Selectmen Hear From Residents About Wykeham Road Traffic

WASHINGTON — Several res­idents attended the July 10 Board of Selectmen’s meeting to raise the issue of traffic prob­lems on Wykeham Road, a chronic problem in this area. The selectmen have heard com­plaints previously about motorists who speed on the road and surrounding areas, but now the prospect of a new inn and resort at 101 Wykeham looms on the horizon, currently before the town’s land use boards, and resi­dents are worried that will com­pound the problem.

Valerie Cooper of Old Litchfield Road referenced three accidents that have occurred on Wykeham in the last three years and more on Old Litchfield and Route 109. She noted that this has been discussed many times with the selectmen and the police depart­ment and said residents believe that more needs to be done to slow traffic down. Ms. Cooper and several others in attendance voiced their con­cern that the Wykeham Rise project would increase traffic and add to the problem.

First Selectman Mark Lyon thanked the group for bringing the matter to the board’s atten­tion, but reminded them that the selectmen have no jurisdiction over land use applications. He explained that each land use commission must follow the regulations as they pertain to that board and judge the appli­cation accordingly. “We have no oversight of the [land use] commissions, nor do we want it,” he stressed. “Our commissions work very well on their own under the rules and regulations. Each application and special permit request must be considered and will receive a fair review.”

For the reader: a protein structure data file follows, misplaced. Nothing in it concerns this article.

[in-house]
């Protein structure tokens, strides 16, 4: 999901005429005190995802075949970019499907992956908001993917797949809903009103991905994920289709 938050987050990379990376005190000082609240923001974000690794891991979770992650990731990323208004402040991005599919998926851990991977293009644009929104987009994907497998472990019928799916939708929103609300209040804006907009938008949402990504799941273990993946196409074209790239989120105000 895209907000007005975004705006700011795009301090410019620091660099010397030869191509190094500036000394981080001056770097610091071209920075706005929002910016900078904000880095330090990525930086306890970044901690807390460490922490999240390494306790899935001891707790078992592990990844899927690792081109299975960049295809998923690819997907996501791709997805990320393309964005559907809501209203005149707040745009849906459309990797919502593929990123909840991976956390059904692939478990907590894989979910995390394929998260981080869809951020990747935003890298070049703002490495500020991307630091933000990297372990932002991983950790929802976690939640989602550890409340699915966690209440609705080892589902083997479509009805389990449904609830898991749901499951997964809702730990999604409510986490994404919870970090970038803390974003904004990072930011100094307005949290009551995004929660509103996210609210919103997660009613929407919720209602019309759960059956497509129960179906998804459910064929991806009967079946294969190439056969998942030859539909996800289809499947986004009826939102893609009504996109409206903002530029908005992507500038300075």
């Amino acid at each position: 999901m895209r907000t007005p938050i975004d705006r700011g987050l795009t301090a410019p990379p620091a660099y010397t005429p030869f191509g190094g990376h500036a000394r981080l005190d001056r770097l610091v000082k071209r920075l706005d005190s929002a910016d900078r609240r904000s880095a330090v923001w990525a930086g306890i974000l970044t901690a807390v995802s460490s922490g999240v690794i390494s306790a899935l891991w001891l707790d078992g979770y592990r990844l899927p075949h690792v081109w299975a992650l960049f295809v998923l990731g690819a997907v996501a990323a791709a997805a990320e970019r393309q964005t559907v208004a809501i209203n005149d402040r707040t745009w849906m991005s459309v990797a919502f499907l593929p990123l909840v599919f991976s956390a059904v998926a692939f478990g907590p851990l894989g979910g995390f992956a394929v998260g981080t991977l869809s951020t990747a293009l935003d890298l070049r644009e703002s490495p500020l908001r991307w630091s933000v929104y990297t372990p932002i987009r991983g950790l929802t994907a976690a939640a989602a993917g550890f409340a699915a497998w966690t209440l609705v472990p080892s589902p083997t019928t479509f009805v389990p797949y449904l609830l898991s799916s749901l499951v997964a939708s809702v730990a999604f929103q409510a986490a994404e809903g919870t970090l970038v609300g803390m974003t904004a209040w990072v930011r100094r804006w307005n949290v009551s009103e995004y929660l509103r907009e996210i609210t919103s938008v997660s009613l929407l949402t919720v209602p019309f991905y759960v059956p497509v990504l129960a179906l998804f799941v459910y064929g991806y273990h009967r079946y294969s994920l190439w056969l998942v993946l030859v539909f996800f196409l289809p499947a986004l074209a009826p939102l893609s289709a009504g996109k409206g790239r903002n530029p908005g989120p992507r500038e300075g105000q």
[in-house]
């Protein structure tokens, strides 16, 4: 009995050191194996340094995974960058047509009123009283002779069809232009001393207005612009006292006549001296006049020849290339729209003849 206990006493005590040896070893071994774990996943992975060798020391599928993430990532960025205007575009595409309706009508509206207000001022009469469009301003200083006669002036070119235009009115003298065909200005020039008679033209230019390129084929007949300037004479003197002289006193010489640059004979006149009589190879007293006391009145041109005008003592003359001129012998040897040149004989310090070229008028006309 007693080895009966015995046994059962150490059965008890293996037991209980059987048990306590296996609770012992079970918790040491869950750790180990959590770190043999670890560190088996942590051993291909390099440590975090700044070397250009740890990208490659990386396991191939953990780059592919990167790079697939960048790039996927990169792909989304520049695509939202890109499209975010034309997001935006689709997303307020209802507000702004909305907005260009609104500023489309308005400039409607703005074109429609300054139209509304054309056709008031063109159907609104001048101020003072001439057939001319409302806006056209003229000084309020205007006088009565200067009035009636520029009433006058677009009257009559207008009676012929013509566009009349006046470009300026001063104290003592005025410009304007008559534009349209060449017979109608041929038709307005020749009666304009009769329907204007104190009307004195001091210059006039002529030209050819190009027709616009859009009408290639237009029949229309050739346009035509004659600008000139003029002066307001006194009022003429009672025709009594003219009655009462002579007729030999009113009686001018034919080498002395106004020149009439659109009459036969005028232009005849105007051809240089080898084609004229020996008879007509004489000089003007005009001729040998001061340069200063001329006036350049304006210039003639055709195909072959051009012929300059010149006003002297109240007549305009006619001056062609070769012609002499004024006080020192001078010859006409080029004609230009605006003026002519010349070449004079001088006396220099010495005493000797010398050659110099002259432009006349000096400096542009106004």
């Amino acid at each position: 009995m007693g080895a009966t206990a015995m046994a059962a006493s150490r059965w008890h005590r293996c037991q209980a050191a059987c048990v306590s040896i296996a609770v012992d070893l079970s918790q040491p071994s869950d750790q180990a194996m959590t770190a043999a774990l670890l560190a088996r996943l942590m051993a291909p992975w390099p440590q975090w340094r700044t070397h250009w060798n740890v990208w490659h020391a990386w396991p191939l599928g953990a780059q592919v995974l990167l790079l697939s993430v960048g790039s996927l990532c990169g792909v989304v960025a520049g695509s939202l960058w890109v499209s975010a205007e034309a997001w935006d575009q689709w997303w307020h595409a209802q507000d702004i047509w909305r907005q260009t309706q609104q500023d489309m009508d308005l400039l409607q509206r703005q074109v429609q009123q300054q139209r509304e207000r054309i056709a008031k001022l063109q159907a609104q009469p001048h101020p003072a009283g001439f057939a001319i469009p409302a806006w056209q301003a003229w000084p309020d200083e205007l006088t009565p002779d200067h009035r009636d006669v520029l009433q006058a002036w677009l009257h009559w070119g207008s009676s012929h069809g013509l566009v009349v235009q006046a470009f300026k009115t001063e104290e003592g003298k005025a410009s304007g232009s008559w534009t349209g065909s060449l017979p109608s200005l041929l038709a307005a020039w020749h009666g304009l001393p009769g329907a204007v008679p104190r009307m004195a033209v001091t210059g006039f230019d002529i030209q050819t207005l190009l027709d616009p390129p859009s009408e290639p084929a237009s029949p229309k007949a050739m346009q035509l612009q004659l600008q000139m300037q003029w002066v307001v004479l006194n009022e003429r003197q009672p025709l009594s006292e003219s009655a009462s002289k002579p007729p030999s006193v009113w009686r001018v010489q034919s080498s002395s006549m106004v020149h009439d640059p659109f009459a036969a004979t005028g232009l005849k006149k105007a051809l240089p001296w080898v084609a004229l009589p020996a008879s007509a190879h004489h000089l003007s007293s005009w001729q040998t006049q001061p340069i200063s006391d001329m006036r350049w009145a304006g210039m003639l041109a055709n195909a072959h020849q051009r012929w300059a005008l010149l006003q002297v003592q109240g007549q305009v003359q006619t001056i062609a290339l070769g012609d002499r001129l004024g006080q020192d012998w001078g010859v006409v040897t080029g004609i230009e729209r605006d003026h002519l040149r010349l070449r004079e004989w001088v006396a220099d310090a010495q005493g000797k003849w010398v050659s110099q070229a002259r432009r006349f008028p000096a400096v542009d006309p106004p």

He promised to investigate compliance with the “No Through Truck” regulations and the lack of speed limit enforce­ment. Mr. Lyon pointed out that Wykeham Road was designated by the state as a “rural minor collector” road when state money was used to improve it several years ago.

Selectman Nicholas Solley explained that these funds not only repaved the road, but brought it up to safer standards. He noted that trucks have the right to travel small town roads to make deliveries but, if it is determined that they are using the roads as short cuts, the trucking company can be con­tacted and advised to take a dif­ferent route.

By Ann Compton – Voices News

Leave a Comment

Your email address will not be published. Required fields are marked *